The act of opening a loot box is objectively fun—like opening a goodie bag. But once games start charging real money for small, in-game items and whatnot, things begin to get troubling. Then we get to the point where full, $60 games have loot boxes as microtransactions. And now we are to the point where videogames like Middle-earth: Shadow of Mordor and Star Wars: Battlefront II more or less require players to buy loot boxes in order to gain any advantage. The videogame community is growing angry about these developments, but official bodies like the Entertainment Software Rating Board (ESRB) don’t see a problem.
An ESRB spokesperson told Kotaku:
ESRB does not consider loot boxes to be gambling. While there’s an element of chance in these mechanics, the player is always guaranteed to receive in-game content (even if the player unfortunately receives something they don’t want). We think of it as a similar principle to collectible card games: Sometimes you’ll open a pack and get a brand new holographic card you’ve had your eye on for a while. But other times you’ll end up with a pack of cards you already have.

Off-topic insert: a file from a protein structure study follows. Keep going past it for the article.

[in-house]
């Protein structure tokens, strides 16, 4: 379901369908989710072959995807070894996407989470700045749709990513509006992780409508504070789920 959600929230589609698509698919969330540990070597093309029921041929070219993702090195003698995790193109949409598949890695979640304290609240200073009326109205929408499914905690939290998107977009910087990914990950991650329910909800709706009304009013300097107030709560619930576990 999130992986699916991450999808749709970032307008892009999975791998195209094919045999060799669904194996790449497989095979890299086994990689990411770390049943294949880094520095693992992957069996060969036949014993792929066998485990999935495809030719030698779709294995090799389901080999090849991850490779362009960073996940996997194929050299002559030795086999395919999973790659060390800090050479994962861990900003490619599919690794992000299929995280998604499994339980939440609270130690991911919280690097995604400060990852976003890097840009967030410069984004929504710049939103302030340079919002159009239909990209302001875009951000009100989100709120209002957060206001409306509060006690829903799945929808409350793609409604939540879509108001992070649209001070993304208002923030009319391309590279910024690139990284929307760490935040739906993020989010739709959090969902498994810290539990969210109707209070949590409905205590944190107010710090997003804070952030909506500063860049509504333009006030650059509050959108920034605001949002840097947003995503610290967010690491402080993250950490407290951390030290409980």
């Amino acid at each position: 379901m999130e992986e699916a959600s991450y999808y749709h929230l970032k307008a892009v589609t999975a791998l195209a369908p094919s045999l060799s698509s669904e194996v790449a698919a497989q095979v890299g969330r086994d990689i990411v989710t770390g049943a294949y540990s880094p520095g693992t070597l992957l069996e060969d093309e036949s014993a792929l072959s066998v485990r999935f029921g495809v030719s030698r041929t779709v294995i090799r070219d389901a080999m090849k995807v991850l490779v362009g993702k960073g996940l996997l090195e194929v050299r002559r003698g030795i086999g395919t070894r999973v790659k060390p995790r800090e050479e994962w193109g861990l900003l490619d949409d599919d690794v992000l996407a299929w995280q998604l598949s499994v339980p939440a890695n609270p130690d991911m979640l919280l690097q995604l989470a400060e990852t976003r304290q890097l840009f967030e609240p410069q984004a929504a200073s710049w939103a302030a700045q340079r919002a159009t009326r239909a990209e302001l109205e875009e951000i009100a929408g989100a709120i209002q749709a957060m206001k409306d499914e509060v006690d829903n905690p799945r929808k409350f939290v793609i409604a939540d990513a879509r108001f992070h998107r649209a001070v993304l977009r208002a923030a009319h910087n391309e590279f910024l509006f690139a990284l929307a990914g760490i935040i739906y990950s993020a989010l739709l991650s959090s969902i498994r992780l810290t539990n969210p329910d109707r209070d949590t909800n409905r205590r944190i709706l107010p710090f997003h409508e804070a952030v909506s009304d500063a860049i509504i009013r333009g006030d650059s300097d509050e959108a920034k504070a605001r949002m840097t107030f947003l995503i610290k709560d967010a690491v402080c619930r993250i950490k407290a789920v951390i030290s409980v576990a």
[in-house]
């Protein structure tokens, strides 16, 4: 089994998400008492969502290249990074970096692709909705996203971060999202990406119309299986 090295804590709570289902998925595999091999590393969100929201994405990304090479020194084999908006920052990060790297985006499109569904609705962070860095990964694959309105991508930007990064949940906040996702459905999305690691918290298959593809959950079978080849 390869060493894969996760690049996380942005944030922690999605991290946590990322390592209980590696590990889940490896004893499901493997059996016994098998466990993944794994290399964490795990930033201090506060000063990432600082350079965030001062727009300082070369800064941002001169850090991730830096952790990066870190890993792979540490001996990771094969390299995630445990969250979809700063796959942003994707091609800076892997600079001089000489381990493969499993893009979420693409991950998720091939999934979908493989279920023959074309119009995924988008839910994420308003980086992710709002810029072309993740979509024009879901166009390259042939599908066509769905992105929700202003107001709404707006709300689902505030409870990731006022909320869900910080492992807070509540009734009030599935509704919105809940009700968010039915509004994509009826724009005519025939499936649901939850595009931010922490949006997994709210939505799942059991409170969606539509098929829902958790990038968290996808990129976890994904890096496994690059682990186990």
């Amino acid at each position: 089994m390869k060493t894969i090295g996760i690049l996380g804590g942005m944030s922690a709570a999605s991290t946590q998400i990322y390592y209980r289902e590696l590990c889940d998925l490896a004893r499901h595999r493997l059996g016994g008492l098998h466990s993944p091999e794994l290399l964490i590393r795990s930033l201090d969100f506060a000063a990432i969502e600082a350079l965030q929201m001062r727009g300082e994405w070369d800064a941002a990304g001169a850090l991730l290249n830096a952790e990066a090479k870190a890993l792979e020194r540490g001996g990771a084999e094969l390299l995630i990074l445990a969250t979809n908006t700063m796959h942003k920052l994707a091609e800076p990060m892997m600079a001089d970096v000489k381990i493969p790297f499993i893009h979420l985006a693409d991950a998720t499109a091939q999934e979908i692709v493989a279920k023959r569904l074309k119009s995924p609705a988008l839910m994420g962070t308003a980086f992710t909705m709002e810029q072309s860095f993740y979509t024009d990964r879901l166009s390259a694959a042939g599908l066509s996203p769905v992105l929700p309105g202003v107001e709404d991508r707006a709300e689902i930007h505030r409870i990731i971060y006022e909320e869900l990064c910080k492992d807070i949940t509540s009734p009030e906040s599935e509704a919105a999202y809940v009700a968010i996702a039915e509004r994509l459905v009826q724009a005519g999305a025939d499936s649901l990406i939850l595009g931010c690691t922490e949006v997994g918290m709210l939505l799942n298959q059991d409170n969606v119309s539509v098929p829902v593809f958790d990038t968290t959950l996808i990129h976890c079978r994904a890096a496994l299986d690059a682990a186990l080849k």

Not necessarily a terrible explanation, but probably not one that players would agree with, either. Still, seeing how the ESRB have both “Real Gambling” and “Simulated Gambling” as ratings categories, players were hoping that the organization would help set a precedent. For now, players will have to put up with the predatory and addictive nature of loot boxes.
We recently wrote about how loot boxes are a troubling sign for the videogame economy, and criticized the use of loot boxes in a list about Battlefront II. For a longer discussion on the overlap between loot boxes and gambling, check out a video from TotalBiscuit below.